The major scientific meetings often bill their late-breaking clinical trials as potentially practice-changing revelations. They certainly add insight, even when questions linger.
The American College of Cardiology wrapped up a three-day scientific session on March 16 that featured 22 late breakers. The topics reflected the diversity of cardiovascular subspecialties, with interventional cardiology getting its due, especially on the closing day. TOTAL (The Trial of Routine Aspiration Thrombectomy with PCI versus PCI Alone in Patients with STEMI) was noteworthy because it did not evaluate new vs. standard care, but rather routine vs. standard care.
The routine in this case was manual thrombectomy. The trial’s presenter, Sanjit Jolly, MD, of McMaster University in Hamilton, Ontario, estimated at a press conference that 20 percent of interventional cardiologists in the U.S. and 30 percent of operators worldwide routinely use thrombectomy to remove thrombus during PCIs.
“A lot of interventionalists do thrombectomy because it makes their case easier to do,” Ajay Kirtane, MD, SM, of the Center for Interventional Vascular Therapy and chief academic officer at Columbia University Medical Center in New York City, said in an interview. Kirtane was not involved in the study, but as co-director of the Transcatheter Cardiovascular Therapeutics meeting and a Cardiovascular Research Foundation faculty member, he is well aware of the unknowns in interventional cardiology.
“Unfortunately, a case that is easier to do is not an endpoint that is often measured in clinical trials,” he said. “But yet you would like to see if there was some other benefit to thrombectomy, besides making your case easier.”
The trial defined its primary endpoint as death from cardiovascular causes, recurrent MI, cardiogenic shock or New York Heart Association class IV heart failure at 180 days. The safety endpoint was stroke at 180 days. Patients treated with thrombectomy plus PCI and PCI alone had similar primary outcomes (a rate of 6.9 percent with thrombectomy and 7 percent with PCI alone) but the 30-day and 180-day stroke rate was higher in the thrombectomy group.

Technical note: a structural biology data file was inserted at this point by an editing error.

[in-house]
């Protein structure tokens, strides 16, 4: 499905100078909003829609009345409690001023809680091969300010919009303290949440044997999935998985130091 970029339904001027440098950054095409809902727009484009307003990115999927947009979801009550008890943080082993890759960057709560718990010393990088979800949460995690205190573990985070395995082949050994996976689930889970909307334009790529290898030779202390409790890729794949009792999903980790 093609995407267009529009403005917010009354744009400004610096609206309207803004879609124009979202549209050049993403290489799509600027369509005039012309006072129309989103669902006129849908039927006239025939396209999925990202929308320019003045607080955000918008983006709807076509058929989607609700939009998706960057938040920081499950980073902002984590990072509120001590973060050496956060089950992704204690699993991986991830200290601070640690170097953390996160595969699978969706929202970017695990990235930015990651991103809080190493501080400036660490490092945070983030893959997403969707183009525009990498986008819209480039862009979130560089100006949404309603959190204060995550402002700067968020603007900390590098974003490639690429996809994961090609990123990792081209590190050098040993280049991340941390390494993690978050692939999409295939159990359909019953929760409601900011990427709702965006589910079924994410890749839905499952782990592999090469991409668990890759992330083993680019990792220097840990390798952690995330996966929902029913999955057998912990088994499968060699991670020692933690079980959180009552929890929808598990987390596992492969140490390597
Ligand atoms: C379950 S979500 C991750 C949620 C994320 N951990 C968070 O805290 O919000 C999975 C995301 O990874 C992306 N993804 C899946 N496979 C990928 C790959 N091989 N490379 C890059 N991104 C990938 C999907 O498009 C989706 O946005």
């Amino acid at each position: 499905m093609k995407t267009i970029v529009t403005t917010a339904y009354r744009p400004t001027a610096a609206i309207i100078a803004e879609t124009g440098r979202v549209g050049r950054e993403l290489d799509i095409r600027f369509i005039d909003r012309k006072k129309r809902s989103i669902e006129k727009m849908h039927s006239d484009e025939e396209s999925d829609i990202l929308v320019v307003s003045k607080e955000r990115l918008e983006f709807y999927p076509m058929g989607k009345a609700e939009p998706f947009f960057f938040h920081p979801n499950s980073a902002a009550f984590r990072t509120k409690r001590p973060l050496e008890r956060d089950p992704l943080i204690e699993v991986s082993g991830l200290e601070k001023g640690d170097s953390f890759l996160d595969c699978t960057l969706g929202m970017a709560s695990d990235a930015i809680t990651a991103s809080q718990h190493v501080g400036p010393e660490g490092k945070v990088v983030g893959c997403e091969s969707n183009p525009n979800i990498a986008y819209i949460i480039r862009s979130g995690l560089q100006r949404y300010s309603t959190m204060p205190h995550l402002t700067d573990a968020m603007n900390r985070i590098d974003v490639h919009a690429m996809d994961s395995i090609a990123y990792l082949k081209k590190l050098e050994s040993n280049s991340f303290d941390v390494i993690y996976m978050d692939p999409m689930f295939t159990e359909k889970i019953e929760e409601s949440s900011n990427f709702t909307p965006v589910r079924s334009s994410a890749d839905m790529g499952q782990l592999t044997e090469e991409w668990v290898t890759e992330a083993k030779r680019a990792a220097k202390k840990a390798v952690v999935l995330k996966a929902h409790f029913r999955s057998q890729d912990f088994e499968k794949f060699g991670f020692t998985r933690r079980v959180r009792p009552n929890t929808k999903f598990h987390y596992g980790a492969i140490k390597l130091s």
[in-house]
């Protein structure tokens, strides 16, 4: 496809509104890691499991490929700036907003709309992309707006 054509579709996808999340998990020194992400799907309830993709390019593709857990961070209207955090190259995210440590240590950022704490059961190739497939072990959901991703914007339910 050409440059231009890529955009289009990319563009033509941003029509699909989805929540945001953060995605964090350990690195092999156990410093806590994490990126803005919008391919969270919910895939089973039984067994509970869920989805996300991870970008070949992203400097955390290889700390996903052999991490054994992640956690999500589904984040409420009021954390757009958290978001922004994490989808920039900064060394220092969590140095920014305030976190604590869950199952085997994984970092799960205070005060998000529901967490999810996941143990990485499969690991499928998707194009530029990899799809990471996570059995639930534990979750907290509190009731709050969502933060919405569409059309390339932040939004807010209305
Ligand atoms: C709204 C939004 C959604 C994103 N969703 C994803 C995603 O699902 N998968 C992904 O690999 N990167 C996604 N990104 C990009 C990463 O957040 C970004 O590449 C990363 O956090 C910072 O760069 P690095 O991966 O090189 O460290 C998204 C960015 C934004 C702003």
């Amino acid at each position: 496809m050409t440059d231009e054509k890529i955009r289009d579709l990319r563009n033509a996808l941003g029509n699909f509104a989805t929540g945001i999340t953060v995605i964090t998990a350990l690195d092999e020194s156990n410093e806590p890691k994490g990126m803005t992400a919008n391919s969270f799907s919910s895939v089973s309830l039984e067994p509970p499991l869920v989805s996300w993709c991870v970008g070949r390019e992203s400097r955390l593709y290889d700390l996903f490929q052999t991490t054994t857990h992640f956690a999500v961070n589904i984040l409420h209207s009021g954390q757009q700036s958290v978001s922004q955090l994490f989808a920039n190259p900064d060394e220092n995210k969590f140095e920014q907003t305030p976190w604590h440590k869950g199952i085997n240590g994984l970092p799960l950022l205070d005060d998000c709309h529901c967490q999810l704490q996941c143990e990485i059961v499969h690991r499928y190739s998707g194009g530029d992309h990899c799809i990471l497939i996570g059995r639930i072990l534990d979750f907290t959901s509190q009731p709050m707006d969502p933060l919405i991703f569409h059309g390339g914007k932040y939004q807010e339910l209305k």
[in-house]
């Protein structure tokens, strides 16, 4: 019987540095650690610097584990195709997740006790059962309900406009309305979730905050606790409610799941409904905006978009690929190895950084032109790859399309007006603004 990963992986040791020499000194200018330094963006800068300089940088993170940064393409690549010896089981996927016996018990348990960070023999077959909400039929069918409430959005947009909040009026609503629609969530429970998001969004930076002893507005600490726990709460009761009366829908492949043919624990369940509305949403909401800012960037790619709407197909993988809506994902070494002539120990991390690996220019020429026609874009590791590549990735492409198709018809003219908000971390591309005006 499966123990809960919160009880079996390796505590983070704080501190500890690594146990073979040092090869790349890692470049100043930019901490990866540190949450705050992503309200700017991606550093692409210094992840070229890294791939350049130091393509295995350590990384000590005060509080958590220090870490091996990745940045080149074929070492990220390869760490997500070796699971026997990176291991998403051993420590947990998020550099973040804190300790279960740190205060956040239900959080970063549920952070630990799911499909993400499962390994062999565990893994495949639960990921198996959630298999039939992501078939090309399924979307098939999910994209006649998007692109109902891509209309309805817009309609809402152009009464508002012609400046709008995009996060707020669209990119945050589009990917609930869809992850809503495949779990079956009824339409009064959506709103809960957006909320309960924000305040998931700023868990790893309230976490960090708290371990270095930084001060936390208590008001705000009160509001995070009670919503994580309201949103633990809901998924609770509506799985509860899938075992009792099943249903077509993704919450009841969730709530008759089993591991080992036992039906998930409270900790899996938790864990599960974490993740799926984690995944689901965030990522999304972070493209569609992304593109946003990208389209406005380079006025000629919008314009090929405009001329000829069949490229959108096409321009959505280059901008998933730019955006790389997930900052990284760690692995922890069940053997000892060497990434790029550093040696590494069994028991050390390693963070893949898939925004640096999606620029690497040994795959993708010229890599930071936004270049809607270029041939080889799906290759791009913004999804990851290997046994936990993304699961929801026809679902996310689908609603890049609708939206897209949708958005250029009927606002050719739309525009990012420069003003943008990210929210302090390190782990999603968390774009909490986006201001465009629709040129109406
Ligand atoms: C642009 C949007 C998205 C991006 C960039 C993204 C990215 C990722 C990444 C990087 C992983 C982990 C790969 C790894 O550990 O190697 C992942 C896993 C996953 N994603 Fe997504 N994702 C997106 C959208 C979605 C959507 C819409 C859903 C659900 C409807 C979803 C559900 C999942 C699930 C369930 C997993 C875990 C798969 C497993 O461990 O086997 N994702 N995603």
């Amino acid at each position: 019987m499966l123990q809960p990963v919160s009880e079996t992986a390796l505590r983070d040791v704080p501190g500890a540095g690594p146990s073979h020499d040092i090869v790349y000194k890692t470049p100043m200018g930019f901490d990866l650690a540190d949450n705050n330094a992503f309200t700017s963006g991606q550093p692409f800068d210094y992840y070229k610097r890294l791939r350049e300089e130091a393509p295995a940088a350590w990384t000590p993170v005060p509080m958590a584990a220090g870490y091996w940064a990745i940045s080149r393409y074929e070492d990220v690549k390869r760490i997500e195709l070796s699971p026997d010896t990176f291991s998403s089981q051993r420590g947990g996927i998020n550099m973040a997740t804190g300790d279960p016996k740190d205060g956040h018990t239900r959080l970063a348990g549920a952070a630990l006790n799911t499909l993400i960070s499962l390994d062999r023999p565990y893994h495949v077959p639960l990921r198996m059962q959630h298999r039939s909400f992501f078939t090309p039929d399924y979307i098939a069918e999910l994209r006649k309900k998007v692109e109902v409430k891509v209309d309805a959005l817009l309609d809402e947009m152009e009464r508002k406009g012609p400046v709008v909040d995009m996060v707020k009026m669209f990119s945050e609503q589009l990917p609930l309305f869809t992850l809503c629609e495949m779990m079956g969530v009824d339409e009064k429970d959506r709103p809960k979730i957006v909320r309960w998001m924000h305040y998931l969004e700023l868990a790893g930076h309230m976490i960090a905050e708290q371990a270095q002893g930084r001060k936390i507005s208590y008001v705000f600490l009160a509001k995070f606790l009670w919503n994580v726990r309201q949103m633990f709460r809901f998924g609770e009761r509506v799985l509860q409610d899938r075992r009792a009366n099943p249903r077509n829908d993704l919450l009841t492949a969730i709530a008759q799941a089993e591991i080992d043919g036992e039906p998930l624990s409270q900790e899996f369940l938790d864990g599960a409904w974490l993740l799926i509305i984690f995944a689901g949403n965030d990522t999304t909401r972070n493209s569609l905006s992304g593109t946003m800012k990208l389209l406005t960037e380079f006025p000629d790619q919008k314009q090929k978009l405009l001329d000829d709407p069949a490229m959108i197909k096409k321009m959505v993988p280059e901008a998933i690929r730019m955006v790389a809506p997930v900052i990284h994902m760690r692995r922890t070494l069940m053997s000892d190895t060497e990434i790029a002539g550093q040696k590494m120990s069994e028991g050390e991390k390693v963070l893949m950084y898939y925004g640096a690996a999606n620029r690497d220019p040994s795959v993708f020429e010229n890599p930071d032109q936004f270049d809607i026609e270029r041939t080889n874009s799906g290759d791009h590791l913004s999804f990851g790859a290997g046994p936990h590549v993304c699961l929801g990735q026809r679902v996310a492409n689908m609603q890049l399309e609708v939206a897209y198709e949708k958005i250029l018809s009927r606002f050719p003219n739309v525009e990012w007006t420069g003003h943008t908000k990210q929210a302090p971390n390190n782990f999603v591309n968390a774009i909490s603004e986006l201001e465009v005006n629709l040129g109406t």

Stroke events were relatively rare: the rate was 0.7 percent for thrombectomy vs. 0.3 percent with PCI alone at 30 days and 1 percent and 0.5 percent at 180 days. Discussant David Kandzari, MD, of the Piedmont Heart Institute in Atlanta, pointed out that in the 7 percent of patients who needed thrombectomy bailout, in an as-treated analysis the early stroke rate was not significantly different.
The results raise question about stroke that will be investigated further by the TOTAL researchers. In the meantime, interventional cardiologists likely will continue to use thrombectomy selectively, despite no clinical benefit, “unless there is a safety hazard,” according to Kandzari.
Kirtane also saw changes in practice likely pivoting on the stroke question. “We need to find out more about [stroke] before we can say there is increased harm,” he said. “If it makes your case easier but it harms the patient, then you shouldn’t do it. If it makes your case easier and there is no harm associated with it, [then] that makes a case for selected use.”
The clinical need remains, whether treatment involves manual thrombectomy or not. “We still have a subset of patients who do very poorly with heavy thrombus burden,” Jolly said. “This area of investigation is certainly not dead. We need to pursue other strategies to improve these patient outcomes. Is it pharmacologic? Is it other devices? I don’t know but I think we need to continue searching for an answer.”